What makes a holiday dessert a classic? Most often, it's the company, not the cookie itself, that places a dessert in the seasonal hall of fame.
Our thoughts always turn to those baking traditions this time of year, and the wonderful confections they create. Most classics, like my grandma's Holly Wreath cookies, are passed down from one family to the next, ingredients tweaked ever so slightly based on the main baker. I couldn't tell you whether those cookies are objectively tasty anymore — at this point, their flavor is part of my DNA.
Sometimes, a holiday classic isn't made from scratch, but a tree-shaped cake bought in a plastic wrapper, or cut from a pre-formed cookie dough log.
Julie Curry, who owns Bake 'N Babes, a bakery that operates out of the Hall on Franklin food hall in Tampa, grew up eating mostly slice-and-bake cookies around the holidays. She says making cookie dough from scratch used to intimidate her. Later in life, she realized it wasn't so difficult, and also that perfection isn't what mattered.
MORE CHRISTMAS TREATS: I made a Little Debbie Christmas Tree Cake from scratch
"Don't let that kind of stuff get in your way, especially during the holidays," she says. "When you're baking with the family, don't be afraid because you're trying to be perfect. Get in the kitchen and just do it. Even if it doesn't turn out great, you'll still eat it and it'll still be memorable."
She shares one of her holiday recipes with us this year, a cookie bar she's made part of the annual celebration with her in-laws and husband and children. It seemed easier to her than traditional cut-out cookies, and so a new tradition was born.
That's the theme with this collection of recipes: classic holiday treats tweaked just slightly by the bakers to make it their own. Those small changes are an important part of how a recipe evolves, and gets passed down through generations, so that I can make the wreath-shaped cookies my grandma first started making 50 years ago, with modern ingredients.
A little piece of the old, mixed with some of the new. That's the recipe for a lasting holiday classic.
My grandma on my dad's side was known for a couple Christmas cookies, and this was one of them — "wreath cookies," as we called them. It's one of my dad's favorites, so we made it in our house growing up, too.
My Grandma Stark was very German, so it makes sense that one of her annual treats was what's known as a "spritz." The name for this cookie comes from the German word spritzen, or "to squirt." These cookies are made using a cookie press, which means that a soft dough is pushed (or squirted) through a cylinder to create designs.
The cookie press made its way to my kitchen over the years, and I use it still to make these cookies. I have my grandma's original recipe card, too, which contains some charms. The first ingredient listed is "oleo," another term for margarine. She calls for a cherry garnish, and says to use "drink cherries in jar." The recipe is very simple, and the addition of cream cheese gives the shortbread-like cookies just a little something extra. If you don't have a cookie press, you can make wreaths by pinching of pieces of dough and rolling them into logs, then forming into circles.
Michelle Stark, Times food editor
1/2 cup margarine or butter
4 ounces cream cheese
1/4 cup sugar
1/2 teaspoon vanilla
1 cup flour, sifted
Green food coloring
Heat oven to 325 degrees.
Cream margarine and cheese. Add sugar and cream well. Then add vanilla.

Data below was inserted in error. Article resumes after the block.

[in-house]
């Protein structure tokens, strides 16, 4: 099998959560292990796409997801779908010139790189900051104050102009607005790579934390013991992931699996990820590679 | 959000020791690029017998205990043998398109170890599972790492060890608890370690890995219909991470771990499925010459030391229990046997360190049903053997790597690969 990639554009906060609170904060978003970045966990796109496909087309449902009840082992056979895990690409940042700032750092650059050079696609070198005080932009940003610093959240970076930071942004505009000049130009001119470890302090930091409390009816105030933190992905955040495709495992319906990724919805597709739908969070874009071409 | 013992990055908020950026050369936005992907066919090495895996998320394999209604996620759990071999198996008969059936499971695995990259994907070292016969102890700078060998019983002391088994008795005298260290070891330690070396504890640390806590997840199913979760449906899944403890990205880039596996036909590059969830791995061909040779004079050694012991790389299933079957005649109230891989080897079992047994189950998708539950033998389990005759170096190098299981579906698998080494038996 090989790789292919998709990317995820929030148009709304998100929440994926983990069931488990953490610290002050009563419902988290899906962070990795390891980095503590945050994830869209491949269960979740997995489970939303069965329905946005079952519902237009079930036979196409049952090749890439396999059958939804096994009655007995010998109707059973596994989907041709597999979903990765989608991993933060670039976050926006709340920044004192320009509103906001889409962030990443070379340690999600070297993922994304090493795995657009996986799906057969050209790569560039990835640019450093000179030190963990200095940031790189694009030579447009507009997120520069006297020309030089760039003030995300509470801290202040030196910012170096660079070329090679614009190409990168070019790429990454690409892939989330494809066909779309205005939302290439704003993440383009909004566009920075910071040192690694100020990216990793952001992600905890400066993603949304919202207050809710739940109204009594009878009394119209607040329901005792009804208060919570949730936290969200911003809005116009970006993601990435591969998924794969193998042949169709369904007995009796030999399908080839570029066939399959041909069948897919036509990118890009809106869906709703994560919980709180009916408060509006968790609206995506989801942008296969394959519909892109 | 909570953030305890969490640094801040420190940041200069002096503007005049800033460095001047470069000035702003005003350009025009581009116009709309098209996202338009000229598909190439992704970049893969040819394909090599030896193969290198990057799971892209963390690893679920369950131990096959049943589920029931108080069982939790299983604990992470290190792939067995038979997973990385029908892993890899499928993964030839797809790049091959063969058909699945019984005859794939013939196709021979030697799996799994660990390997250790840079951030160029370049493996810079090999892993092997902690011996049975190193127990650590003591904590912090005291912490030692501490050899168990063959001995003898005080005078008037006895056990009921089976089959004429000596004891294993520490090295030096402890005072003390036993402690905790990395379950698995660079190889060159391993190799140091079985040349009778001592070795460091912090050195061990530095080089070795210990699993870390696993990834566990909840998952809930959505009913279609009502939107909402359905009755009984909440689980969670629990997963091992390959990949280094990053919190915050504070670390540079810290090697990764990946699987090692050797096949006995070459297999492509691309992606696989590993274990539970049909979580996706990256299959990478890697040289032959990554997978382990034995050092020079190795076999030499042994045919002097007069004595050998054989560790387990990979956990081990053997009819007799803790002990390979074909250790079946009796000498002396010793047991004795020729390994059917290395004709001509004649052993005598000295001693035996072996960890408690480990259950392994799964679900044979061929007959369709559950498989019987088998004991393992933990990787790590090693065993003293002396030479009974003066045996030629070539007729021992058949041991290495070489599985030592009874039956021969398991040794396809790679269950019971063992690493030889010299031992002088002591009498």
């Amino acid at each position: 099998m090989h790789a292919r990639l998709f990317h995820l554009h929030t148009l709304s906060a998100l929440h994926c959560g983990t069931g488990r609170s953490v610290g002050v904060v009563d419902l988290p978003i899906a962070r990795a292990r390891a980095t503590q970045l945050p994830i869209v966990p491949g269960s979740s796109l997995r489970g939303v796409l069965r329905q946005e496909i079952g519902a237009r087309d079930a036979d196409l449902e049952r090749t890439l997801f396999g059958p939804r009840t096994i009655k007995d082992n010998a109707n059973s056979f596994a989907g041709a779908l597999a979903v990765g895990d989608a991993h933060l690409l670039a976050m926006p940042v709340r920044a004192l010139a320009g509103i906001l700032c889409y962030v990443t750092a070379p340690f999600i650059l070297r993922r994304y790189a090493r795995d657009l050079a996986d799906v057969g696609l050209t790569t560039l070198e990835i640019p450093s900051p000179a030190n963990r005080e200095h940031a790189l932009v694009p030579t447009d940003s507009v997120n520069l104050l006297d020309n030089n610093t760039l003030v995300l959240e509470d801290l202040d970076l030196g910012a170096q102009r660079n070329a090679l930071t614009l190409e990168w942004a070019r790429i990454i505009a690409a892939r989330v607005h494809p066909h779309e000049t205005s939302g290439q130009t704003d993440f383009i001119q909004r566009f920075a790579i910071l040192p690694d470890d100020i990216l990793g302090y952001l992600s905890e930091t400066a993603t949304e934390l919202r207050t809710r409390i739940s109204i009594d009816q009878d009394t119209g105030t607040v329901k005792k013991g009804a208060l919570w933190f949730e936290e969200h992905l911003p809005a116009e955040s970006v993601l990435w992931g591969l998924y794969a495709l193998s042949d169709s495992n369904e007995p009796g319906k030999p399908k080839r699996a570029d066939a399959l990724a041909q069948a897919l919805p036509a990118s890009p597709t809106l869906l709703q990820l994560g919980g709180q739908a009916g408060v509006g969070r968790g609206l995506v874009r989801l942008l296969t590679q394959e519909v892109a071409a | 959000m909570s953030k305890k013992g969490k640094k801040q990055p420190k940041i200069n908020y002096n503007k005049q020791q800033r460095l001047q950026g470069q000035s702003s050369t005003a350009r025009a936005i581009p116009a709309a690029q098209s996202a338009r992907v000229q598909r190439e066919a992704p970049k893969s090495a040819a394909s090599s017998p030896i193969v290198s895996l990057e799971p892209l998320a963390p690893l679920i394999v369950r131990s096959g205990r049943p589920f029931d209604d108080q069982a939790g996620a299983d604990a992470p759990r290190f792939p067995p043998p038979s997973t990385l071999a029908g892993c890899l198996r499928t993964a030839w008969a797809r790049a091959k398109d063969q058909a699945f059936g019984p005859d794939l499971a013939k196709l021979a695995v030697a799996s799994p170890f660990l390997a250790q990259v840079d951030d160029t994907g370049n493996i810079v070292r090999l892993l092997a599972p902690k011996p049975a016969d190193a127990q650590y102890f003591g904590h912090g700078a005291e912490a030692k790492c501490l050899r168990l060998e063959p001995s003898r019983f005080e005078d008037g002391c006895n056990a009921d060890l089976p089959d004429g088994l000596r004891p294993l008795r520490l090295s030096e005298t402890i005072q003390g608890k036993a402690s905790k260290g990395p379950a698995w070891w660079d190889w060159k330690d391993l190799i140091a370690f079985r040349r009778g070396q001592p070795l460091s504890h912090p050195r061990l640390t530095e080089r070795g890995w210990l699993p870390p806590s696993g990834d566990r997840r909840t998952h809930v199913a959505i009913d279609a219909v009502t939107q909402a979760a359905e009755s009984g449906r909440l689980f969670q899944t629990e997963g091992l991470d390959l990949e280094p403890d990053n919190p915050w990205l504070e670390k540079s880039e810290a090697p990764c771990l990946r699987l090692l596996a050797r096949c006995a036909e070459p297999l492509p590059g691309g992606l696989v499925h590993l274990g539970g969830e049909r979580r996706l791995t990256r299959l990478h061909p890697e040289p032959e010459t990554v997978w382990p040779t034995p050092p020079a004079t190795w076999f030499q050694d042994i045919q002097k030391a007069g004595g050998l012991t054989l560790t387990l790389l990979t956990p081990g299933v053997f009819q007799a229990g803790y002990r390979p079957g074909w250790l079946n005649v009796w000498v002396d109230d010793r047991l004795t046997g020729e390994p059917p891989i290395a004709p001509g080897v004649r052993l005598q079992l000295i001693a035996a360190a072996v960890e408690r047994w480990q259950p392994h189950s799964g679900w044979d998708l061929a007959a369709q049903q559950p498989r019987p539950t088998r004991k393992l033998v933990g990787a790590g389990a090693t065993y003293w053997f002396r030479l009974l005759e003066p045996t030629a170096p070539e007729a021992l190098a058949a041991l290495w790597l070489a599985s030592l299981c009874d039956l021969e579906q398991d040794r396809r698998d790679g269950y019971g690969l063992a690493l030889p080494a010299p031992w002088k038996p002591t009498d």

Slowly add the flour. Mix well. Add a couple drops of green food coloring, and mix.
Fill cookie press half full. Form cookies onto an ungreased baking sheet using the star-shaped plate.
Hold press in a semi-horizontal position and form wreaths by moving press in a circular motion. Gently push ends of dough together to form wreaths.
Cut cherries into very small pieces and put a piece on each cookie where the ends meet.
Bake for about 10 to 12 minutes, until slightly browned on the bottom.
Makes about 2 dozen.
Source: Peggy Stark
Carmelita Cookie Bars
I've been making these for about nine years now for the holidays. It has oatmeal, and salted caramel and pecans, it's kind of like a cookie bar. My father-in-law would always eat it for breakfast, and he said it was okay because it has oatmeal in it.
I like this kind of cookie because, before I baked professionally, I tried to make sugar cookies from scratch and cut them into shapes and stuff, and they just did not turn out well.
I was trying to make a cookie to bring over to my in-laws, and I thought, "I'll do a cookie bar. I probably can't mess that up." It's really easy to make, and it's got all those notes you want — salty and sweet. Kind of like a chocolate chip cookie. It's definitely not Christmas without them.
I also love chocolate chip cookies. We make those for Christmas, too. My son suggested we practice making cookies for Santa when we put up the tree last week, so I made some (chocolate chip cookies). It's a go-to for me.
Julie Curry, owner of Bake 'N Babes
For the salted caramel:
1 cup light brown sugar (packed)
1/2 stick (4 tablespoons) unsalted butter
1 teaspoon salt
1/2 cup heavy cream
2 tablespoons all-purpose flour
1 tablespoon vanilla
For the carmelitas:
2 cups all-purpose flour
1 3/4 cups quick-cooking oats
1 1/4 cups light brown sugar (packed)
1 teaspoon baking soda
1/4 teaspoon salt
1 1/4 cups (2 1/2 sticks) unsalted butter
1 cup chocolate chips
3/4 cup chopped pecans
Sea salt, for garnish
Make the salted caramel: Mix brown sugar, butter, salt and heavy cream in a medium saucepan over medium heat until thoroughly melted and mixed together. Whisk in the flour until no lumps remain. The flour will help thicken the caramel sauce. Once smooth, remove from heat and whisk in vanilla extract. (When using real vanilla, extract it's important to add it to a slightly cooled mixture since it contains alcohol and it will burn off, along with a lot of the vanilla flavor.)
Set aside 1 1/2 cups of caramel for the bars, and store the rest. Caramel will stay good in the refrigerator for 2 weeks. (You can double or triple the recipe and put them in mason jars and give them as gifts.)
Make the carmelitas: Heat oven 350 degrees. Grease a 9- by 13-inch pan with cooking spray or butter, line it with parchment paper, then grease again. You will want to heavily coat the corners because the caramel will get very sticky.